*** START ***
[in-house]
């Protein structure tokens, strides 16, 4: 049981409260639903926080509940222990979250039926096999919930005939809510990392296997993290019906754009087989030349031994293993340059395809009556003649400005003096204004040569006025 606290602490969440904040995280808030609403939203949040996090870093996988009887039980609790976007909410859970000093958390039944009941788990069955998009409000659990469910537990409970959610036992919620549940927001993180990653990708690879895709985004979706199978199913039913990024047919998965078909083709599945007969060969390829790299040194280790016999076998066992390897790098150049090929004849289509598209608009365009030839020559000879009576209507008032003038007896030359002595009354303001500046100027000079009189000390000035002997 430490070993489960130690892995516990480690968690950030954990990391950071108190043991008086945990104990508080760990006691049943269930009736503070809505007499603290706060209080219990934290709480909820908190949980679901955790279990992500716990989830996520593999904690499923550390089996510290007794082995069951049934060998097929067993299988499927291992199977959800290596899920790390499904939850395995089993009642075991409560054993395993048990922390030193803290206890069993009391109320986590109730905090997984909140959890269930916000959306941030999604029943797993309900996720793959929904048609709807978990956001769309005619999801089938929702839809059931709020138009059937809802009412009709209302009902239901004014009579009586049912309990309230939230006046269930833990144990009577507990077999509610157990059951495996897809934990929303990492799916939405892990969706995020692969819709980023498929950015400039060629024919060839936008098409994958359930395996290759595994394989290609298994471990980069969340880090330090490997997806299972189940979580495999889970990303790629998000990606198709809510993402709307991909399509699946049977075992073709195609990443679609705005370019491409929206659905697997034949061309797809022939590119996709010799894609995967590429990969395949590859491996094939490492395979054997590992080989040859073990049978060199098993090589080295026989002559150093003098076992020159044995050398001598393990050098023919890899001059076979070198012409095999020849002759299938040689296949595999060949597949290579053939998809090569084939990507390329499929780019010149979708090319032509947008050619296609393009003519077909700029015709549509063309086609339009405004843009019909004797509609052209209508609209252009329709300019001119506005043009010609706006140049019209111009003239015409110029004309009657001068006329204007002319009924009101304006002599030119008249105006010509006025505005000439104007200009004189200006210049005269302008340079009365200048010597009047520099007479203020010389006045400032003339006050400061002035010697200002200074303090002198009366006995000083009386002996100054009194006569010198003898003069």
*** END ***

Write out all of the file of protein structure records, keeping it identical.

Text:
[in-house]
């Protein structure tokens, strides 16, 4: 049981409260639903926080509940222990979250039926096999919930005939809510990392296997993290019906754009087989030349031994293993340059395809009556003649400005003096204004040569006025 606290602490969440904040995280808030609403939203949040996090870093996988009887039980609790976007909410859970000093958390039944009941788990069955998009409000659990469910537990409970959610036992919620549940927001993180990653990708690879895709985004979706199978199913039913990024047919998965078909083709599945007969060969390829790299040194280790016999076998066992390897790098150049090929004849289509598209608009365009030839020559000879009576209507008032003038007896030359002595009354303001500046100027000079009189000390000035002997 430490070993489960130690892995516990480690968690950030954990990391950071108190043991008086945990104990508080760990006691049943269930009736503070809505007499603290706060209080219990934290709480909820908190949980679901955790279990992500716990989830996520593999904690499923550390089996510290007794082995069951049934060998097929067993299988499927291992199977959800290596899920790390499904939850395995089993009642075991409560054993395993048990922390030193803290206890069993009391109320986590109730905090997984909140959890269930916000959306941030999604029943797993309900996720793959929904048609709807978990956001769309005619999801089938929702839809059931709020138009059937809802009412009709209302009902239901004014009579009586049912309990309230939230006046269930833990144990009577507990077999509610157990059951495996897809934990929303990492799916939405892990969706995020692969819709980023498929950015400039060629024919060839936008098409994958359930395996290759595994394989290609298994471990980069969340880090330090490997997806299972189940979580495999889970990303790629998000990606198709809510993402709307991909399509699946049977075992073709195609990443679609705005370019491409929206659905697997034949061309797809022939590119996709010799894609995967590429990969395949590859491996094939490492395979054997590992080989040859073990049978060199098993090589080295026989002559150093003098076992020159044995050398001598393990050098023919890899001059076979070198012409095999020849002759299938040689296949595999060949597949290579053939998809090569084939990507390329499929780019010149979708090319032509947008050619296609393009003519077909700029015709549509063309086609339009405004843009019909004797509609052209209508609209252009329709300019001119506005043009010609706006140049019209111009003239015409110029004309009657001068006329204007002319009924009101304006002599030119008249105006010509006025505005000439104007200009004189200006210049005269302008340079009365200048010597009047520099007479203020010389006045400032003339006050400061002035010697200002200074303090002198009366006995000083009386002996100054009194006569010198003898003069």